I know that it is very difficult to get rid of the manifold problems that can assail us and trouble our silence. How can we ask a mother whose child is seriously ill to hold at bay all the painful thoughts that constantly assail her? How can we ask a man who has just lost his wife, carried off by a long illness, to set aside the veil of sadness that is breaking his heart so as to rediscover a certain quality of silence? Yet even if daily life is as difficult as it can be, God nevertheless remains present in each one of us. He is a patient, faithful, and merciful God, who waits untiringly. The most difficult thing is probably to come to our senses, to be quiet, to turn toward the Father, to repent and say: “ ‘How many of my father’s hired servants have bread enough and to spare, but I perish here with hunger! I will arise and go to my father, and I will say to him, “Father, I have sinned against heaven and before you; I am no longer worthy to be called your son; treat me as one of your hired servants.” ’ And he arose and came to his father” (Lk 15: 17-20). The journey toward heaven consists of rediscovering our silent interior life in which God dwells and waits for us, watching the horizon.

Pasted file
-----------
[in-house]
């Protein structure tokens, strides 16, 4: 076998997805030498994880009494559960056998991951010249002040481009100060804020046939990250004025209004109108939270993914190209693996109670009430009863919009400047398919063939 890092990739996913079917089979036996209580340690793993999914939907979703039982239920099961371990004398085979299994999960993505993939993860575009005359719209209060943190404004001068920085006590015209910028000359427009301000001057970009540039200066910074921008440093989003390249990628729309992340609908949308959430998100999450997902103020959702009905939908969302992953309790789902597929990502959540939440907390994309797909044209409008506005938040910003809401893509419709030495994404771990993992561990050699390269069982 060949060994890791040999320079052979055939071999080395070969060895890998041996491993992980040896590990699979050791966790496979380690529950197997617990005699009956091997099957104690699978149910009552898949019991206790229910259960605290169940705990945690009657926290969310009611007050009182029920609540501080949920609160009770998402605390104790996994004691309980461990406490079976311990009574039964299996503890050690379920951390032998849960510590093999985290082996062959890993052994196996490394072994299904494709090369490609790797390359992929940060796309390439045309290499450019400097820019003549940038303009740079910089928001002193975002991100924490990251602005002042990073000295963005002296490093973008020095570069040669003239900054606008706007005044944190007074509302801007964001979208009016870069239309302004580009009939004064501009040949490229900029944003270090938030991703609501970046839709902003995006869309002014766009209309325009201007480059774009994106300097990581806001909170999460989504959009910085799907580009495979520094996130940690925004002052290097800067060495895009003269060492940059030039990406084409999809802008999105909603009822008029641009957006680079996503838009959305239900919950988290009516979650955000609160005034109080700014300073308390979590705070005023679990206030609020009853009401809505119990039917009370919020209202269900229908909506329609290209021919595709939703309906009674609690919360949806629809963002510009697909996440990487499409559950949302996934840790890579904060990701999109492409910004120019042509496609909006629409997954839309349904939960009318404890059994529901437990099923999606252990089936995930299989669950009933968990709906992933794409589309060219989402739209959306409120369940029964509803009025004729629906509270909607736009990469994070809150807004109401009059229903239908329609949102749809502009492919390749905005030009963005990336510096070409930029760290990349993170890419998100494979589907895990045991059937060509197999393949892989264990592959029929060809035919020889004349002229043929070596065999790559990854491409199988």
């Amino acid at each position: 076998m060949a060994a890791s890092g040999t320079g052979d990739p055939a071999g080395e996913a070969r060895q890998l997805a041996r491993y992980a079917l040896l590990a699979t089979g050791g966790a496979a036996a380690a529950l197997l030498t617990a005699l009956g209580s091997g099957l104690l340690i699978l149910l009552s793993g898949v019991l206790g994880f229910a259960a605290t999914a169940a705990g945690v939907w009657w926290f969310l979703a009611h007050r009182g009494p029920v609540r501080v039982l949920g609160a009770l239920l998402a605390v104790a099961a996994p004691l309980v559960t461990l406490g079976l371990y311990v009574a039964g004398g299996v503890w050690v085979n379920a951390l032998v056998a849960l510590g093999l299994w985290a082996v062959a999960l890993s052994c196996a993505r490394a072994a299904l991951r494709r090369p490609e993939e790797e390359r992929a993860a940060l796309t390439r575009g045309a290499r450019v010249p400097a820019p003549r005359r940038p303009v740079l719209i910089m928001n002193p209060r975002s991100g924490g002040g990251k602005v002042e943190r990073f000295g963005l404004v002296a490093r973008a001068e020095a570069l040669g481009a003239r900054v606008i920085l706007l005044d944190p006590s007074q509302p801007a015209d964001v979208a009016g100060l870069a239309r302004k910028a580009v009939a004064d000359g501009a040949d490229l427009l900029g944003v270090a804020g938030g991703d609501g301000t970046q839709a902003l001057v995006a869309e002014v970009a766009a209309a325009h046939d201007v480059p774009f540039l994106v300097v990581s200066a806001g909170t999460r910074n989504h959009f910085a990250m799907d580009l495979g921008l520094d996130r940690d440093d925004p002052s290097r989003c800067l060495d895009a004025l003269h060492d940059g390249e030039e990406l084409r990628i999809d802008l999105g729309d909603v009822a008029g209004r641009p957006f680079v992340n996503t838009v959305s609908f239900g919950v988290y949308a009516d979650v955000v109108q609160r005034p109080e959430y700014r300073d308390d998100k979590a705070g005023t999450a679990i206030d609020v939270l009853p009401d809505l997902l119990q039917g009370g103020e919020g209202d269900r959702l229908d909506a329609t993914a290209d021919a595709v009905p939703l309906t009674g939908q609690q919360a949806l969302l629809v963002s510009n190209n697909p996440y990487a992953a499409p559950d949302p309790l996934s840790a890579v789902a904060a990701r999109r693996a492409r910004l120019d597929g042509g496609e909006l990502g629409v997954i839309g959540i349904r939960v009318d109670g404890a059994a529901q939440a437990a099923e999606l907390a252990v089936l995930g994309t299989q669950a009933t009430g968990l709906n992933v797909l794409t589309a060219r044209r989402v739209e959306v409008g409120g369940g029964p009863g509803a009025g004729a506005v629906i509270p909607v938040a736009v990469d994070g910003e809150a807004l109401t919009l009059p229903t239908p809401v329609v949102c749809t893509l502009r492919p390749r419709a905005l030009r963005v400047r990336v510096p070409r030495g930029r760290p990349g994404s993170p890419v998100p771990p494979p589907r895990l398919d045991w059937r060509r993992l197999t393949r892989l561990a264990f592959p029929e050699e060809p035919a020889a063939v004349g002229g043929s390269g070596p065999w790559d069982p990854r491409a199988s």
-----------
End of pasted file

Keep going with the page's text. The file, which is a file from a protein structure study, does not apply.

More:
– Cardinal Sarah, “The Power of a Silence…”
Noise is a desecration of the soul, noise is the “silent” ruin of the interior life.
Man always has the tendency to remain outside himself. But we must ceaselessly come back to the interior castle. We discover this noise painfully when we decide to stop what we are doing to enter into prayer. Often the great din colonizes our interior temple. The modern world has multiplied the most toxic noises, which are so many malignant enemies of peace of heart. In a secularized, materialistic, and hedonistic world, in which wars, bombs, and submachine gunfire, acts of violence and barbarism are the common currency, where assaults on the dignity of the human person, the family, and life affect people at their very core, respect for silence has become the least of humanity’s worries. And yet God hides himself in silence.
From “The Power of Silence” by Cardinal Sarah